The Swiss Government has banned the export of 48 Pilatus PC-9 turboprop trainers to the Mexican air force, which in 1994 used armed PC-7s to quell a revolt in Mexico's Chiapas region. The manufacturer had sought export approval for the SFr300 million ($238 million) deal.
"After carefully weighing the interests, the Government concluded export of these aircraft to Mexico cannot be justified at the moment," it says in a statement.
Pilatus has responded to the Government ban, saying: "A negative decision by Swiss authorities will certainly be viewed as an unfriendly act by Mexican authorities and for Pilatus this will mean the loss of its largest foreign customer."
The Mexican air force is Pilatus' second-largest customer after the Swiss air force, having purchased 92 aircraft between 1979 and 1992. The Berne Government declined to authorise the deal if the PC-9s were capable of carrying weapons. "Mexico insisted on the aircraft being equipped with hard-points," it says.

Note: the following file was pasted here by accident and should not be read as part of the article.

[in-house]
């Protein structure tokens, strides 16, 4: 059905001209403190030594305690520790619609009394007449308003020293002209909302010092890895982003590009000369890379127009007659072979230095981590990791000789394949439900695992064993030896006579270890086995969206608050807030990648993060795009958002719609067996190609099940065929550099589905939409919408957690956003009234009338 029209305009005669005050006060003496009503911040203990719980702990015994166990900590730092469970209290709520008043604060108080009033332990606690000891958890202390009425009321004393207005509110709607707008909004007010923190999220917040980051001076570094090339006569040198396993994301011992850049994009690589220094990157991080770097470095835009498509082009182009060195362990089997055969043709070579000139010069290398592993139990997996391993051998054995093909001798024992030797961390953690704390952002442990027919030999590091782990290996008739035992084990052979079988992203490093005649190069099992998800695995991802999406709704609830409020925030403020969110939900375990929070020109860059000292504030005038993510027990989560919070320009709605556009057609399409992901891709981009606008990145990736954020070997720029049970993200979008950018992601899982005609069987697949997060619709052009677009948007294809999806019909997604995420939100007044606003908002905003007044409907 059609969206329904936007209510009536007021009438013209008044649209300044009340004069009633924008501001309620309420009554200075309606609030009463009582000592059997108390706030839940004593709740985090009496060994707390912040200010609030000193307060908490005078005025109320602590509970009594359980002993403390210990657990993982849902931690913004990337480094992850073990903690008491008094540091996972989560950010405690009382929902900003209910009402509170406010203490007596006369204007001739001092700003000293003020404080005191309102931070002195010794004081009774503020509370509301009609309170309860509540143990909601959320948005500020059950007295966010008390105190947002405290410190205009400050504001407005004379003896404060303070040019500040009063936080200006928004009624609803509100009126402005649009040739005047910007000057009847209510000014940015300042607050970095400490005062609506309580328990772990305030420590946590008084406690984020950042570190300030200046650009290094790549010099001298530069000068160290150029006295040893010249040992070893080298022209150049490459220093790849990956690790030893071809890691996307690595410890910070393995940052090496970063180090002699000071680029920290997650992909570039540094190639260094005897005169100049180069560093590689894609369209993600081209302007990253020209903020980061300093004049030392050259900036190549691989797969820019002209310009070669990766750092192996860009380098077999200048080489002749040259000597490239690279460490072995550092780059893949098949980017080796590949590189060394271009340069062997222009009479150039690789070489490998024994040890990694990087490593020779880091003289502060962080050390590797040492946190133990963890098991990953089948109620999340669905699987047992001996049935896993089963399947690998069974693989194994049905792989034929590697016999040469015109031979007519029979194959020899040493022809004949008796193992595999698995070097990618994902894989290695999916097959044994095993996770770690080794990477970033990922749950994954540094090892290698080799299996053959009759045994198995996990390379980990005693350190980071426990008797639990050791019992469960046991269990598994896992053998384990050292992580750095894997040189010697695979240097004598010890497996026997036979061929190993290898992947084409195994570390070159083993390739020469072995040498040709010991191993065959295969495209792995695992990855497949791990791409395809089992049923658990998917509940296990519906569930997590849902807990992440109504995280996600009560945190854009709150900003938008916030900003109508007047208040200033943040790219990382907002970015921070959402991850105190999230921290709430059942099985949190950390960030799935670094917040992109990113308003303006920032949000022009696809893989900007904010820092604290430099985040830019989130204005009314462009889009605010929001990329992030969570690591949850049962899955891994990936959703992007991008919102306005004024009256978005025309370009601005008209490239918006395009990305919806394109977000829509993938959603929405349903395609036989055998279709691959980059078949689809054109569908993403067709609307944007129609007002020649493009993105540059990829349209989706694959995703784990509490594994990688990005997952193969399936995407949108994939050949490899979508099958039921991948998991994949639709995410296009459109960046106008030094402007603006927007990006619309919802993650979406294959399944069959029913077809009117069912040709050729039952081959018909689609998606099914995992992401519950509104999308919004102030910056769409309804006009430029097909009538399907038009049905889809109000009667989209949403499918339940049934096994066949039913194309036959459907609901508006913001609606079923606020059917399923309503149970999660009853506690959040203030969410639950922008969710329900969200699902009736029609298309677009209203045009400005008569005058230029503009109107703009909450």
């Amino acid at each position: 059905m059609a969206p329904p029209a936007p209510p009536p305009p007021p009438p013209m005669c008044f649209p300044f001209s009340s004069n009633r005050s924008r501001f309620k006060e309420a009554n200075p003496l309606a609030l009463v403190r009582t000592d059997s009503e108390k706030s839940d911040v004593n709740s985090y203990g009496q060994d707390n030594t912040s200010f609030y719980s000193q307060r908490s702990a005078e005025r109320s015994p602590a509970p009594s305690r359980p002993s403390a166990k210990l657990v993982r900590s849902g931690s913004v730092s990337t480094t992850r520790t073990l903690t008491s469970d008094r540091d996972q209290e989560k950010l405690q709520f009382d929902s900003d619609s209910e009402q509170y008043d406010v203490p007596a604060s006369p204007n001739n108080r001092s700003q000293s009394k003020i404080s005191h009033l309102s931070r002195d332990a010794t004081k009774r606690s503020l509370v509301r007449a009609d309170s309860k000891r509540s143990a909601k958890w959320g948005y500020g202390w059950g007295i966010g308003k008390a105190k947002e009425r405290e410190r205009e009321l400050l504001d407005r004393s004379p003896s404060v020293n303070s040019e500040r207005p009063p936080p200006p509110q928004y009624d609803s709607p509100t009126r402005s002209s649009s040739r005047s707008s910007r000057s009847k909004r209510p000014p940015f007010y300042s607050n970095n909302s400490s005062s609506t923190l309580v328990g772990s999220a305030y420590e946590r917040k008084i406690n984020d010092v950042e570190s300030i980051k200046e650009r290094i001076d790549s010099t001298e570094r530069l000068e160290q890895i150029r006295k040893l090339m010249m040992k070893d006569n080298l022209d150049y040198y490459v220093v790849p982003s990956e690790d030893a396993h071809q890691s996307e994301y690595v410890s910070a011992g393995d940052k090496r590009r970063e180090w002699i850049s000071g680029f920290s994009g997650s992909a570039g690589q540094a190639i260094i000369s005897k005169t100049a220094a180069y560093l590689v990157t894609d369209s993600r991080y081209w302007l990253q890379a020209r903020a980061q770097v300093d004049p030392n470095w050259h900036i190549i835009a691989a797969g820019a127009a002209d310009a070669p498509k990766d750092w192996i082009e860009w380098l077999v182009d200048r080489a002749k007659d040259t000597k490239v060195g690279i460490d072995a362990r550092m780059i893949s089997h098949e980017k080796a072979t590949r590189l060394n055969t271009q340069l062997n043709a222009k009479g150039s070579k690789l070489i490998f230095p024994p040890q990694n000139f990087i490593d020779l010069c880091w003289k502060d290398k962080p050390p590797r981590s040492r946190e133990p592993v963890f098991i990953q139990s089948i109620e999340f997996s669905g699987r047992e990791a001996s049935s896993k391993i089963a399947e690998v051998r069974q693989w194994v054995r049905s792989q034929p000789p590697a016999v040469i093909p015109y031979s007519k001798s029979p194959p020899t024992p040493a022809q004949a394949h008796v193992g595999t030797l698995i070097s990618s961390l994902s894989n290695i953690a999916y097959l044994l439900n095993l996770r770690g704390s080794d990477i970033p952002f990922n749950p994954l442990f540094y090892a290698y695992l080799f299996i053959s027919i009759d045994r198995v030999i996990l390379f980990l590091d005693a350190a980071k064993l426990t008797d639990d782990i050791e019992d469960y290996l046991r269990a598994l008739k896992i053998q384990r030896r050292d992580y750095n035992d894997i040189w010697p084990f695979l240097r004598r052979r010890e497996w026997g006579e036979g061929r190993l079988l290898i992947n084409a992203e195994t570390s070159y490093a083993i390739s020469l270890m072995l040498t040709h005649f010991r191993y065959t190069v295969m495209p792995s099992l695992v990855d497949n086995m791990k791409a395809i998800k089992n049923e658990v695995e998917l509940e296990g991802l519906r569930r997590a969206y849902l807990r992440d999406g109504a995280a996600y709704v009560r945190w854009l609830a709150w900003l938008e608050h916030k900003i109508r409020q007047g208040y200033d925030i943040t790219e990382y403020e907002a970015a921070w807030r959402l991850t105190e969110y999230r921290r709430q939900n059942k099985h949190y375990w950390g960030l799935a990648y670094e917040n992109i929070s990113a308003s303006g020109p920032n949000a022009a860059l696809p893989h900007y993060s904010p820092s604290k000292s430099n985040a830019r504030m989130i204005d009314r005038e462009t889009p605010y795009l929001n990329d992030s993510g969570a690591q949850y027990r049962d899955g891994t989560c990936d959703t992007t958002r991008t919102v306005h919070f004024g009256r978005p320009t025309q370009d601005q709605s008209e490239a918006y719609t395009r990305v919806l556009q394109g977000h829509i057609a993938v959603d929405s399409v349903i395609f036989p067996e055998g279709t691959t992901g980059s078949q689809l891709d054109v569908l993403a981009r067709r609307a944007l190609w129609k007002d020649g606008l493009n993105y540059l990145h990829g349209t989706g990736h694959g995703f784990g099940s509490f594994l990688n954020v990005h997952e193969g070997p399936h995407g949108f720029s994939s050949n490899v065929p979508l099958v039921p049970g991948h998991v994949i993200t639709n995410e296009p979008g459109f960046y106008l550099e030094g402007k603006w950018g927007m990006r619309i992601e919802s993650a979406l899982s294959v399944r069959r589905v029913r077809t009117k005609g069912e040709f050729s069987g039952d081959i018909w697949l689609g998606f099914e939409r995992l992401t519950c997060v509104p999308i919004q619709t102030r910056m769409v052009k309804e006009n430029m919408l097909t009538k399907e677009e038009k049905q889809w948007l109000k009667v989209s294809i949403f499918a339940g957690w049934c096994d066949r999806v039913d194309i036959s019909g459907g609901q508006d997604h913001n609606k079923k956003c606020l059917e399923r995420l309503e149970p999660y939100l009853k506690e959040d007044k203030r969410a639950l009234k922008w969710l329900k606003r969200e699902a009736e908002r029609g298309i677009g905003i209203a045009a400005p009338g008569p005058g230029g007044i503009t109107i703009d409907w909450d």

Mexico is looking for 48 new trainers for delivery between 1995 and 2000. Pilatus did not offer the PC-9 with weapons "...but it could be assumed that, after delivery, some of the PC-9s would be equipped for tactical training and thus armed with weapons", the company admits.
Controversy has dogged Pilatus' efforts to export its PC-7 and PC-9 trainers in the face of Switzerland's arms-export laws. In the middle of a row over PC-9 sales to South Korea in 1994, the company warned that it might switch production to another country if the Swiss Government continued to block exports. Seoul later cancelled the Korean contract.
Source: Flight International